A Lifehacker post reminded me to spread the word about the newish mobile version of Wikipedia. Simply bookmark this page (mobile.wikipedia.org) on your wireless device, and you can then research all of your questions on the fly. When did the French finally get rid of Robespierre? What’s the gist of Einstein’s special theory of relativity? Where is Bhutan? You can figure it all out wherever you are.
I’m not sure how this mobile page looks on various mobile devices. But I can report that it looks a-ok on the iPhone. iPhone users can also use the new Wikipedia Mobile app that’s now available in the iTunes store.
The Chronicle of Higher Education is running a new piece (where I happen to get a small blurb) on Google’s Knol, asking what it will mean for students and professors. But it also deals, at least indirectly, with another question: Is Knol really intended to compete with Wikipedia?
This approach makes Knol at once more expansive than Wikipedia and more difficult to get your arms around. By lacking a focus, Knol is a little slippery. As a reader, you’re not sure what you’ll get at Knol (academic content? recipes? how-to articles? medical information?). And, as a potential writer, you’re not sure what kind of larger body of information you’re contributing to — something that seems important for inspiring mass collaboration. This is not to say that Knol won’t yield a good amount of useful content. It probably will. But will it all hang together, and will it all contribute to another juggernaut Google product? Well, I’m less sure about that. If you disagree, feel free to make your case in the comments below.
As we mentioned in our initial piece, Knol caters to the individual author/expert, not to the wisdom of crowds (à la Wikipedia). Each encyclopedia entry is generally written, edited, and revised by one individual. The author reigns supreme here. But that doesn’t mean that Wikipedia’s collaborative approach is being entirely abandoned.
Google’s model leaves ample room for collaborative writing. It keeps open the possibility that multiple authors will write an encyclopedia entry. And, they allow for “moderated collaboration” — meaning that “any reader can make suggested edits to a knol which the author may then choose to accept, reject, or modify before these contributions become visible to the public.” Collaboration is built into Google’s model. It’s just not taken to an extreme conclusion. (Get more info on the positioning of Knol here.)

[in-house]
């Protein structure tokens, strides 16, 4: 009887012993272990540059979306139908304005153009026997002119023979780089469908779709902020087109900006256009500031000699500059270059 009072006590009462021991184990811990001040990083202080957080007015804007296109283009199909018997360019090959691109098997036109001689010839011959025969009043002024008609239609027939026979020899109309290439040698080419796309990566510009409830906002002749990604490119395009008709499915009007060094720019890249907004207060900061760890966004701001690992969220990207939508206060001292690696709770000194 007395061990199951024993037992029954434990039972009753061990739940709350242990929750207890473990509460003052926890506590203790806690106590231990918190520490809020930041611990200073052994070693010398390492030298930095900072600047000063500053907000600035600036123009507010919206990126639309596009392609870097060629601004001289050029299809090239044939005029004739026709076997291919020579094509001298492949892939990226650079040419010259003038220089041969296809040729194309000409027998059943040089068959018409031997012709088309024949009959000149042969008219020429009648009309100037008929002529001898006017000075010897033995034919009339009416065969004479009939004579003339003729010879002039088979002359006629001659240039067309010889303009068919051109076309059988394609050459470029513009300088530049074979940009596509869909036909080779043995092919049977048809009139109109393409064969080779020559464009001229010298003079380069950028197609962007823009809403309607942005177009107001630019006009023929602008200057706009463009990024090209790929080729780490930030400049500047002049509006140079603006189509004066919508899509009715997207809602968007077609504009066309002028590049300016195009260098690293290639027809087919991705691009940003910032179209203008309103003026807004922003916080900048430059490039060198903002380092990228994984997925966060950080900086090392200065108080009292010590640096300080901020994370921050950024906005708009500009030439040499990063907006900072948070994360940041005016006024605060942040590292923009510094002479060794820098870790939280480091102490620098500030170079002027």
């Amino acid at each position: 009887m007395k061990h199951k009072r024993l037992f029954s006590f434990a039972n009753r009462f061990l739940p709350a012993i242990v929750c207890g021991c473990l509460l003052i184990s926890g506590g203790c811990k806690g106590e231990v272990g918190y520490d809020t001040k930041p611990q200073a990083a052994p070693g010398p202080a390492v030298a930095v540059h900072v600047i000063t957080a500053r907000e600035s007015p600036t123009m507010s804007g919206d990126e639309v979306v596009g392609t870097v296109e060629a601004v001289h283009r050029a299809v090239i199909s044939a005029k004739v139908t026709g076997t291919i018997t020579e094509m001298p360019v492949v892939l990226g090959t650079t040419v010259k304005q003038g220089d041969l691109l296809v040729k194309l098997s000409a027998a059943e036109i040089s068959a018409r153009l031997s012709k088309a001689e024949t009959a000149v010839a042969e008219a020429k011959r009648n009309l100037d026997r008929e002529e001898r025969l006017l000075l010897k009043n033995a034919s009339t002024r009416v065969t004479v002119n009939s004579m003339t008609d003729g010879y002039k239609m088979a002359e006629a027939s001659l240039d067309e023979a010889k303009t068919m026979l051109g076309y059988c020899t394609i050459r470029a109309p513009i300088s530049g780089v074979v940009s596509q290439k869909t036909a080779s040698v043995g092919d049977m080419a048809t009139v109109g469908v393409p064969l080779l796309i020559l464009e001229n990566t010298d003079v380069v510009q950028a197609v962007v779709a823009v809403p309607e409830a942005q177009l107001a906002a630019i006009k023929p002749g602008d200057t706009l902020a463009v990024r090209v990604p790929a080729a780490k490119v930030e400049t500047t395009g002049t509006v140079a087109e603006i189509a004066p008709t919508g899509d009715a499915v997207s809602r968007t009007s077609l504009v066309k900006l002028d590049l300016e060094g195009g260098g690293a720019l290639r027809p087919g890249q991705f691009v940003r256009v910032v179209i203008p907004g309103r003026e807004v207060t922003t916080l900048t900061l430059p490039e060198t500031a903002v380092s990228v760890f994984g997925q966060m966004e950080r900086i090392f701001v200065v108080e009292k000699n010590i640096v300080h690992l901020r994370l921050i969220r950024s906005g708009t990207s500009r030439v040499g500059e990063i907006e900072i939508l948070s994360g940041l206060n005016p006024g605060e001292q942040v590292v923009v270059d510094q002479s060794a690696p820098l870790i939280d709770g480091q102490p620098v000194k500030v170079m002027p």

Knol is not the only content platform trying to strike a balance between the author and mass collaboration. In June, Encyclopedia Britannica launched a beta of a new online encyclopedia that takes “a collaborative-but-not-democratic approach” to producing knowledge. Users can make contributions to a growing storehouse of knowledge. But whether these contributions get accepted remains up to the experts and editors. (“At the new Britannica site, we will welcome and facilitate the increased participation of our contributors, scholars, and regular users, but we will continue to accept all responsibility of what we write under our name. We are not abdicating our responsibility as publishers or burying it under the now-fashionable “wisdom of the crowds.”)
I have little doubt that the Google and Britannica models will generate some solid encyclopedia entries. That’s a safe bet. But whether these encyclopedias will ever become as comprehensive as Wikipedia, or as widely used, is another question. And the same holds true for whether the content will generally be qualitatively better than what Wikipedia has to offer. When Google first announced Knol last December, I voiced my doubts. Now that the rubber is finally hitting the road, we can see whether my skepticism is warranted (or not).
Last week, the venerable Encyclopaedia Britannica gave into the pressure created by Wikipedia when it announced that it is trialling a new service (see the beta site here) that will let the public write and edit articles. The difference, however, is that Britannica’s model won’t be democratic (not all can participate) and its editorial staff will enforce higher standards. Or, as the announcement put it, “we will welcome and facilitate the increased participation of our contributors, scholars, and regular users, but we will continue to accept all responsibility of what we write under our name. We are not abdicating our responsibility as publishers or burying it under the now-fashionable wisdom of the crowds.”
This experiment with collaborative authoring may — or may not — yield a better encyclopedia (although some experts have questioned whether the general Britannica model has any inherent advantages). It’s hard to know how things will turn out. But what’s more readily clear is the speed with which the 240 year-old Encyclopaedia Britannica got outflanked by Wikipedia, born just seven years ago. We have seen this scenario played out over and over again. But it never ceases to amaze. The traditional institutions, just when they seem as permanent as things can get, suddenly get upended. And, they don’t see it coming. Caught flatfooted, they try to adapt, usually by adopting the methods used by their competitor. But it’s mostly too late, and the real game is over.
Britannica may stick around. But will this generation of children — or the next — grow up thinking of Britannica as the default research resource? A question that I’ll leave to you to answer.
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